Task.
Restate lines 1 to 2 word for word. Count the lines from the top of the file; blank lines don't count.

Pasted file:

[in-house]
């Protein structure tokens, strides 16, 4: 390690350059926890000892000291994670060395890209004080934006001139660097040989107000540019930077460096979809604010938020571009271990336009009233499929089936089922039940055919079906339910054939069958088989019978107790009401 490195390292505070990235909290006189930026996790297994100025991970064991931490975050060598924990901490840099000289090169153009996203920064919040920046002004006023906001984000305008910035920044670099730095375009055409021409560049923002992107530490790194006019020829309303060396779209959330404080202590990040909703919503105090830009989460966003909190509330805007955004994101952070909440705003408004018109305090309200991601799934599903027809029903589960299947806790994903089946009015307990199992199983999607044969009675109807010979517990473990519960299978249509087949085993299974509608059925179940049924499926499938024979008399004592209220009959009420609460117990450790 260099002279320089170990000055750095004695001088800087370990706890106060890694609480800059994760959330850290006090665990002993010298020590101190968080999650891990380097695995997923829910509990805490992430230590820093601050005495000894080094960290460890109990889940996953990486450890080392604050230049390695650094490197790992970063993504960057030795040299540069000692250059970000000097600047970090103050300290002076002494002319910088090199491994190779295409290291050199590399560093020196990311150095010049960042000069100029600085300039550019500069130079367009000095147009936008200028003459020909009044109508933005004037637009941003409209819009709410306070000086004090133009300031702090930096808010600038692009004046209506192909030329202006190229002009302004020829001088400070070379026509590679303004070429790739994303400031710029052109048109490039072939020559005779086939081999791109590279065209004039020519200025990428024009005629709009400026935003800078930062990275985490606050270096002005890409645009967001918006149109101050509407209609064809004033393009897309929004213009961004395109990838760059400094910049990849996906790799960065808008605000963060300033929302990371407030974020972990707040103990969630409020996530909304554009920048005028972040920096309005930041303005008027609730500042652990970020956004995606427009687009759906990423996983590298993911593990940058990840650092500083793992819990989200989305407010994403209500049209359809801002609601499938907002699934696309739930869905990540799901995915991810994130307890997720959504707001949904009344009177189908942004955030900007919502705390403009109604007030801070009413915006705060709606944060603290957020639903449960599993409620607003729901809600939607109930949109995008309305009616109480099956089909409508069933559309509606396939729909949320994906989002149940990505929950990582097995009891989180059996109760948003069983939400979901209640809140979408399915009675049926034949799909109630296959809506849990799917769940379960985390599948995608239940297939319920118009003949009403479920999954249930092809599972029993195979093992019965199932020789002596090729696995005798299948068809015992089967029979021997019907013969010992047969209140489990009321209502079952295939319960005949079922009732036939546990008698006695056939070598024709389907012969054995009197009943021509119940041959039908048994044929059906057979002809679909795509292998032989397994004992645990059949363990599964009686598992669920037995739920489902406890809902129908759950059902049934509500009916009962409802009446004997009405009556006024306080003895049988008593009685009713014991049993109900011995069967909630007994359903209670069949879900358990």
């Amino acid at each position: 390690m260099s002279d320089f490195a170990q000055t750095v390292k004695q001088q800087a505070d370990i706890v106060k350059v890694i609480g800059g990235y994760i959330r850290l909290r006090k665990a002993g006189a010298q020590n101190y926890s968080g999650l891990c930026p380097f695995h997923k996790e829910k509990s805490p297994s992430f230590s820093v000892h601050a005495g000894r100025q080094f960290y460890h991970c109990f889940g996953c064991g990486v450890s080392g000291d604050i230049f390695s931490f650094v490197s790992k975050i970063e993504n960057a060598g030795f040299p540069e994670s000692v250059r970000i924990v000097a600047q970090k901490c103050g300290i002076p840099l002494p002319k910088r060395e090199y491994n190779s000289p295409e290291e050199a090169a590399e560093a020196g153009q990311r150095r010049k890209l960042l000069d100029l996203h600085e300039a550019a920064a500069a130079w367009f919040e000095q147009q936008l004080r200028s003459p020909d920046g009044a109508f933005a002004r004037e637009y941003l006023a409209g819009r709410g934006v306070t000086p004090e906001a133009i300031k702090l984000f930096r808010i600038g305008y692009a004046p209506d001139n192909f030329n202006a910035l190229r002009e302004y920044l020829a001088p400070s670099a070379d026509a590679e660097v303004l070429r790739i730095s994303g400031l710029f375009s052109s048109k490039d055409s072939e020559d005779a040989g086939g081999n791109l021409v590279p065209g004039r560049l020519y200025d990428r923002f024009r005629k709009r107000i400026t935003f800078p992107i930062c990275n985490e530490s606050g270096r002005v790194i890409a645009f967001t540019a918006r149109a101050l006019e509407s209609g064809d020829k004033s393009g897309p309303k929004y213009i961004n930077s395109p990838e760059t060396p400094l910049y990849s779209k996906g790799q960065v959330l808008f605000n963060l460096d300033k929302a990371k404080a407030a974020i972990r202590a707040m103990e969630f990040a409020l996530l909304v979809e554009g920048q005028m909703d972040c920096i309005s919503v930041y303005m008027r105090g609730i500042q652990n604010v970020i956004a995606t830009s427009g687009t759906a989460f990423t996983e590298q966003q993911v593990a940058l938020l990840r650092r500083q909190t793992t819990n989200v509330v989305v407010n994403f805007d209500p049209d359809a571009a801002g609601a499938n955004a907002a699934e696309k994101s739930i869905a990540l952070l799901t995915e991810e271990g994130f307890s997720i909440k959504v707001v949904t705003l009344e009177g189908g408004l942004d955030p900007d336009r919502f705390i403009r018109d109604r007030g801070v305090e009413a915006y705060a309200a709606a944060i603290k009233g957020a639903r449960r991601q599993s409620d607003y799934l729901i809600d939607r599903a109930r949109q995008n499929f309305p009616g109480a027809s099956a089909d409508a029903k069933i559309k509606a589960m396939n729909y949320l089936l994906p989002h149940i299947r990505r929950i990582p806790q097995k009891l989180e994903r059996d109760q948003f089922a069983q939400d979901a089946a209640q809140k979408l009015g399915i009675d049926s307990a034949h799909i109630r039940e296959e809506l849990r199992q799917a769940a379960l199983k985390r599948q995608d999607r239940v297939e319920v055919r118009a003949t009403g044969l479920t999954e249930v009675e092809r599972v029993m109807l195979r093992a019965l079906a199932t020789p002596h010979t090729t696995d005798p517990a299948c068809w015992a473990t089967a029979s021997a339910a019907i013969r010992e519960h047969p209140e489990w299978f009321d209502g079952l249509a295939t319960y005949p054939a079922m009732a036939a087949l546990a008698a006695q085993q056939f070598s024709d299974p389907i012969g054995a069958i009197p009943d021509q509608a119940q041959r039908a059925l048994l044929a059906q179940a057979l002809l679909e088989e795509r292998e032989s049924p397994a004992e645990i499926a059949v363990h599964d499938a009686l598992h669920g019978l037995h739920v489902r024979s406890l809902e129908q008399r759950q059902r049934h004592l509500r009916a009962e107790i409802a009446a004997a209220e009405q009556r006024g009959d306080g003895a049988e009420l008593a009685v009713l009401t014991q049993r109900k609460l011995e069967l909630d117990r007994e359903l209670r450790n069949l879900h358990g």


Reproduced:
[in-house]
């Protein structure tokens, strides 16, 4: 390690350059926890000892000291994670060395890209004080934006001139660097040989107000540019930077460096979809604010938020571009271990336009009233499929089936089922039940055919079906339910054939069958088989019978107790009401 490195390292505070990235909290006189930026996790297994100025991970064991931490975050060598924990901490840099000289090169153009996203920064919040920046002004006023906001984000305008910035920044670099730095375009055409021409560049923002992107530490790194006019020829309303060396779209959330404080202590990040909703919503105090830009989460966003909190509330805007955004994101952070909440705003408004018109305090309200991601799934599903027809029903589960299947806790994903089946009015307990199992199983999607044969009675109807010979517990473990519960299978249509087949085993299974509608059925179940049924499926499938024979008399004592209220009959009420609460117990450790 260099002279320089170990000055750095004695001088800087370990706890106060890694609480800059994760959330850290006090665990002993010298020590101190968080999650891990380097695995997923829910509990805490992430230590820093601050005495000894080094960290460890109990889940996953990486450890080392604050230049390695650094490197790992970063993504960057030795040299540069000692250059970000000097600047970090103050300290002076002494002319910088090199491994190779295409290291050199590399560093020196990311150095010049960042000069100029600085300039550019500069130079367009000095147009936008200028003459020909009044109508933005004037637009941003409209819009709410306070000086004090133009300031702090930096808010600038692009004046209506192909030329202006190229002009302004020829001088400070070379026509590679303004070429790739994303400031710029052109048109490039072939020559005779086939081999791109590279065209004039020519200025990428024009005629709009400026935003800078930062990275985490606050270096002005890409645009967001918006149109101050509407209609064809004033393009897309929004213009961004395109990838760059400094910049990849996906790799960065808008605000963060300033929302990371407030974020972990707040103990969630409020996530909304554009920048005028972040920096309005930041303005008027609730500042652990970020956004995606427009687009759906990423996983590298993911593990940058990840650092500083793992819990989200989305407010994403209500049209359809801002609601499938907002699934696309739930869905990540799901995915991810994130307890997720959504707001949904009344009177189908942004955030900007919502705390403009109604007030801070009413915006705060709606944060603290957020639903449960599993409620607003729901809600939607109930949109995008309305009616109480099956089909409508069933559309509606396939729909949320994906989002149940990505929950990582097995009891989180059996109760948003069983939400979901209640809140979408399915009675049926034949799909109630296959809506849990799917769940379960985390599948995608239940297939319920118009003949009403479920999954249930092809599972029993195979093992019965199932020789002596090729696995005798299948068809015992089967029979021997019907013969010992047969209140489990009321209502079952295939319960005949079922009732036939546990008698006695056939070598024709389907012969054995009197009943021509119940041959039908048994044929059906057979002809679909795509292998032989397994004992645990059949363990599964009686598992669920037995739920489902406890809902129908759950059902049934509500009916009962409802009446004997009405009556006024306080003895049988008593009685009713014991049993109900011995069967909630007994359903209670069949879900358990």